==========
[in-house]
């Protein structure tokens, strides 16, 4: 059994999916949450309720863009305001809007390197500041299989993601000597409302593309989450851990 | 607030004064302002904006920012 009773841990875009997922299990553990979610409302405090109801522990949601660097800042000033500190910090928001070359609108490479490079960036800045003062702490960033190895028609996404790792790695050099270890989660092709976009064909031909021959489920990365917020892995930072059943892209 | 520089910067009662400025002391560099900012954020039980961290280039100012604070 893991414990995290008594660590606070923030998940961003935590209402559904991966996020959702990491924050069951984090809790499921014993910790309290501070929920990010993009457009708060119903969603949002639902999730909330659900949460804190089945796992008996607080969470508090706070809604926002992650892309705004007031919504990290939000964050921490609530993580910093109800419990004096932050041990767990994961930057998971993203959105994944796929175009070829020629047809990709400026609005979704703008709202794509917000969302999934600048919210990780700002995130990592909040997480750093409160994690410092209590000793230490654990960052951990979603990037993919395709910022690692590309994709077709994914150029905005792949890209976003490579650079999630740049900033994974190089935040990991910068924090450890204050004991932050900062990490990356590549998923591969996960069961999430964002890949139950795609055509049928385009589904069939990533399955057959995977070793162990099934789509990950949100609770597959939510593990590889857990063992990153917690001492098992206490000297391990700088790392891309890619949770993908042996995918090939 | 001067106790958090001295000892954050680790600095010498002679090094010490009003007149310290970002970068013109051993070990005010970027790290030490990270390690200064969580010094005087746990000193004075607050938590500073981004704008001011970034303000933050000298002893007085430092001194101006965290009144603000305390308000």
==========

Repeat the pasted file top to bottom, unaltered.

[in-house]
């Protein structure tokens, strides 16, 4: 059994999916949450309720863009305001809007390197500041299989993601000597409302593309989450851990 | 607030004064302002904006920012 009773841990875009997922299990553990979610409302405090109801522990949601660097800042000033500190910090928001070359609108490479490079960036800045003062702490960033190895028609996404790792790695050099270890989660092709976009064909031909021959489920990365917020892995930072059943892209 | 520089910067009662400025002391560099900012954020039980961290280039100012604070 893991414990995290008594660590606070923030998940961003935590209402559904991966996020959702990491924050069951984090809790499921014993910790309290501070929920990010993009457009708060119903969603949002639902999730909330659900949460804190089945796992008996607080969470508090706070809604926002992650892309705004007031919504990290939000964050921490609530993580910093109800419990004096932050041990767990994961930057998971993203959105994944796929175009070829020629047809990709400026609005979704703008709202794509917000969302999934600048919210990780700002995130990592909040997480750093409160994690410092209590000793230490654990960052951990979603990037993919395709910022690692590309994709077709994914150029905005792949890209976003490579650079999630740049900033994974190089935040990991910068924090450890204050004991932050900062990490990356590549998923591969996960069961999430964002890949139950795609055509049928385009589904069939990533399955057959995977070793162990099934789509990950949100609770597959939510593990590889857990063992990153917690001492098992206490000297391990700088790392891309890619949770993908042996995918090939 | 001067106790958090001295000892954050680790600095010498002679090094010490009003007149310290970002970068013109051993070990005010970027790290030490990270390690200064969580010094005087746990000193004075607050938590500073981004704008001011970034303000933050000298002893007085430092001194101006965290009144603000305390308000």